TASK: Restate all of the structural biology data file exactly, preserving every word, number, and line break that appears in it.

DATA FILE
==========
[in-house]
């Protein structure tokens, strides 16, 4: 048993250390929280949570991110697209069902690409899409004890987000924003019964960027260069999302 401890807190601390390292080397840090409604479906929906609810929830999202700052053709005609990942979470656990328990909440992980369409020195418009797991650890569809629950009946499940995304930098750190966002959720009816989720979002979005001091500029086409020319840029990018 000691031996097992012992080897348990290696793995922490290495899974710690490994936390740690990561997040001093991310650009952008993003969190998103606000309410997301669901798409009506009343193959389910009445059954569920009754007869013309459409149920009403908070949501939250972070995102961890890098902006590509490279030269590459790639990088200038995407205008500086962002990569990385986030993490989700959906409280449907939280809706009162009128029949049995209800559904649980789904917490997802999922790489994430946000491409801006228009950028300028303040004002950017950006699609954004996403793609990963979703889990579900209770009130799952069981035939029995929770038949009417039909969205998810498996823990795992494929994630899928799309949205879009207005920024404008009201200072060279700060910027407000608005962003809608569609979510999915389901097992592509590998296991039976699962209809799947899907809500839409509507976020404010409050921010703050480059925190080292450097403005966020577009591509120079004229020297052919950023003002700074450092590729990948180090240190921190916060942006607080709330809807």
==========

[in-house]
């Protein structure tokens, strides 16, 4: 048993250390929280949570991110697209069902690409899409004890987000924003019964960027260069999302 401890807190601390390292080397840090409604479906929906609810929830999202700052053709005609990942979470656990328990909440992980369409020195418009797991650890569809629950009946499940995304930098750190966002959720009816989720979002979005001091500029086409020319840029990018 000691031996097992012992080897348990290696793995922490290495899974710690490994936390740690990561997040001093991310650009952008993003969190998103606000309410997301669901798409009506009343193959389910009445059954569920009754007869013309459409149920009403908070949501939250972070995102961890890098902006590509490279030269590459790639990088200038995407205008500086962002990569990385986030993490989700959906409280449907939280809706009162009128029949049995209800559904649980789904917490997802999922790489994430946000491409801006228009950028300028303040004002950017950006699609954004996403793609990963979703889990579900209770009130799952069981035939029995929770038949009417039909969205998810498996823990795992494929994630899928799309949205879009207005920024404008009201200072060279700060910027407000608005962003809608569609979510999915389901097992592509590998296991039976699962209809799947899907809500839409509507976020404010409050921010703050480059925190080292450097403005966020577009591509120079004229020297052919950023003002700074450092590729990948180090240190921190916060942006607080709330809807």